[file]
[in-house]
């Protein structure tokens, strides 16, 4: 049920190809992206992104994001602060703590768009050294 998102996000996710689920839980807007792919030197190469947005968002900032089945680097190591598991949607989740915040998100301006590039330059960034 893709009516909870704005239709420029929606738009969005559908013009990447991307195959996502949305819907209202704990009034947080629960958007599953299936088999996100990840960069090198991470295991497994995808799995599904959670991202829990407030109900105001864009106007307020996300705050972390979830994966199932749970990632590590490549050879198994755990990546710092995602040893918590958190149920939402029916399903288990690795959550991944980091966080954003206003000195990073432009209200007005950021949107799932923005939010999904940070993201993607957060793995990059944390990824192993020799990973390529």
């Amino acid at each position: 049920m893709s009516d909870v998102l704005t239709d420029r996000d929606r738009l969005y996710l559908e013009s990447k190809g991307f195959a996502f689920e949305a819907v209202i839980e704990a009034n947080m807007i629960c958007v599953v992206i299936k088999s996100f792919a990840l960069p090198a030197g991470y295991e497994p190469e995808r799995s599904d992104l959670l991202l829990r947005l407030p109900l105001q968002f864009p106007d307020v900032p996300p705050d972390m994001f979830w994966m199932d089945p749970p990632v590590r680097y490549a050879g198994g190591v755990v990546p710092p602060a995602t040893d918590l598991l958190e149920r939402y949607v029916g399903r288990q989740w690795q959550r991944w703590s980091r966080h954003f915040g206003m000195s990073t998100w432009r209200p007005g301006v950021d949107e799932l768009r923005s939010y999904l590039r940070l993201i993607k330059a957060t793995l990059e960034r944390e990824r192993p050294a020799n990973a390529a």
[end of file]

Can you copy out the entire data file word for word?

[in-house]
């Protein structure tokens, strides 16, 4: 049920190809992206992104994001602060703590768009050294 998102996000996710689920839980807007792919030197190469947005968002900032089945680097190591598991949607989740915040998100301006590039330059960034 893709009516909870704005239709420029929606738009969005559908013009990447991307195959996502949305819907209202704990009034947080629960958007599953299936088999996100990840960069090198991470295991497994995808799995599904959670991202829990407030109900105001864009106007307020996300705050972390979830994966199932749970990632590590490549050879198994755990990546710092995602040893918590958190149920939402029916399903288990690795959550991944980091966080954003206003000195990073432009209200007005950021949107799932923005939010999904940070993201993607957060793995990059944390990824192993020799990973390529």
């Amino acid at each position: 049920m893709s009516d909870v998102l704005t239709d420029r996000d929606r738009l969005y996710l559908e013009s990447k190809g991307f195959a996502f689920e949305a819907v209202i839980e704990a009034n947080m807007i629960c958007v599953v992206i299936k088999s996100f792919a990840l960069p090198a030197g991470y295991e497994p190469e995808r799995s599904d992104l959670l991202l829990r947005l407030p109900l105001q968002f864009p106007d307020v900032p996300p705050d972390m994001f979830w994966m199932d089945p749970p990632v590590r680097y490549a050879g198994g190591v755990v990546p710092p602060a995602t040893d918590l598991l958190e149920r939402y949607v029916g399903r288990q989740w690795q959550r991944w703590s980091r966080h954003f915040g206003m000195s990073t998100w432009r209200p007005g301006v950021d949107e799932l768009r923005s939010y999904l590039r940070l993201i993607k330059a957060t793995l990059e960034r944390e990824r192993p050294a020799n990973a390529a």